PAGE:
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Sony DSC-V3

By: Shawn Barnett and Dave Etchells

A no-excuses "enthusiast" camera from Sony: 7 megapixels, 4x zoom, 2.5 inch LCD, better grip, and features galore.

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Page 12:Test Results & Conclusion

Review First Posted: 09/09/2004, Updated: 11/30/2004

Test Results

In keeping with my standard test policy, the comments given here summarize only my key findings. For a full commentary on each of the test images, see the Cyber-shot DSC-V3's "pictures" page.

Not sure which camera to buy? Let your eyes be the ultimate judge! Visit our Comparometer(tm) to compare images from the Sony DSC-V3 with those from other cameras you may be considering. The proof is in the pictures, so let your own eyes decide which you like best!

As with all Imaging Resource product tests, I encourage you to let your own eyes be the judge of how well the camera performed. Explore the images on the pictures page, to see how the DSC-V3's images compare to other cameras you may be considering.

  • Color: Very good to excellent color. A tendency toward slight warm casts, but good handling of household incandescent lighting. The Sony DSC-V3's color was good to excellent throughout my testing, and its white balance system performed pretty well under most lighting. The Manual white balance setting was consistently the most accurate, the Auto and Daylight options often leaving very slight warm casts in the images. (Probably within the acceptable range for most users though.) Skin tones were natural and healthy-looking, although their saturation was just slightly high in some shots. Indoors, the Auto white balance option struggled with the very warm hue of household incandescent lighting, but the Incandescent and Manual options both did a very good job. Like most consumer/prosumer digital cameras I test, the DSC-V3 tended to oversaturate bright colors somewhat (particularly reds and greens), and also tended to render bright colors a fair bit brighter than they were in real life. With "real world" subjects though, this bias toward brighter color produced very appealing-looking images. Overall, I'd give the Sony V3 a "very good" rating in the color department.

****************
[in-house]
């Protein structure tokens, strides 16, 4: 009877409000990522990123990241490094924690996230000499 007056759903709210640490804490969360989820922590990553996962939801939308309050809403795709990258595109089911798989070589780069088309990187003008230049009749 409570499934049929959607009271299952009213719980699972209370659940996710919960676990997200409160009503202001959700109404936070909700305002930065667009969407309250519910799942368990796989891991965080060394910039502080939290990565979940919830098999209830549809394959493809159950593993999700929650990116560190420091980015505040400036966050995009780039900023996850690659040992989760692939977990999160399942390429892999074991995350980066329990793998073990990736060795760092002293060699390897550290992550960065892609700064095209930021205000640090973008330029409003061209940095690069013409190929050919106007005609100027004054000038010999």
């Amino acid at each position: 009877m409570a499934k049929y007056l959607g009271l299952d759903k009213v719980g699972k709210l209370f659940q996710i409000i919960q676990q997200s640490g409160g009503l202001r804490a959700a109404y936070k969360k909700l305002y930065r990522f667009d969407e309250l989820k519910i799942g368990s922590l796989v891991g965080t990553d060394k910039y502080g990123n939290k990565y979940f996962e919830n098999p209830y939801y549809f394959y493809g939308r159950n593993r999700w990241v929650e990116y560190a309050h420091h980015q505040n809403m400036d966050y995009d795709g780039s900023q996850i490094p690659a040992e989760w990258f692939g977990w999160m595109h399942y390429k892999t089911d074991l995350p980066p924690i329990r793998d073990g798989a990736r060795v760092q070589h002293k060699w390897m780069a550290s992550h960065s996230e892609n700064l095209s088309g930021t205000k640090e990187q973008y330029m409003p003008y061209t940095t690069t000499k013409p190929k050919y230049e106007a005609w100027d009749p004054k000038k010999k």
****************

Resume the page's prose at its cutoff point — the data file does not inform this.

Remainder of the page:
• Exposure: Average exposure accuracy, a somewhat contrasty default tone curve. (A reasonably effective contrast adjustment though.) The Sony DSC-V3's exposure system performed well, requiring about an average amount of exposure compensation on shots that normally require it, and producing accurate exposures on shots with a mix of light and dark subject matter. Its default tone curve is rather contrasty though, part of how/why it produces such bright colors. Its contrast adjustment option did help somewhat with the deliberately harsh lighting of my "Sunlit" Portrait test, but I generally would have liked to see a contrast control with another step or two in the low-contrast direction, and a less contrasty tone curve by default. A more serious complaint is the camera's tendency to drop all the way down to f/8 when the lighting is at all bright. While this wouldn't normally be an issue, the V3's lens is much "softer" at its smallest aperture, so you'll lose some fine detail if you don't monitor the aperture setting closely.

  • Resolution/Sharpness: High resolution, 1,550 lines of "strong detail." The Sony DSC-V3 performed very well on the "laboratory" resolution test chart. It didn't start showing artifacts in the test patterns until resolutions as low as 1,200 lines per picture height horizontally, but around 800-1,000 lines vertically. I found "strong detail" out to at least 1,550 lines, though you could also argue for 1,600 lines in both directions. "Extinction" of the target patterns didn't occur until about 1,900 lines. Imatest showed an average uncorrected resolution of 1440 line widths/picture height, which dropped to 1,321 lines when corrected to a standardized 1-pixel sharpening. With "natural" (eg, non-laboratory) subjects, the V3 delivers very sharp images, as long as you shoot at apertures larger than the f/8 minimum.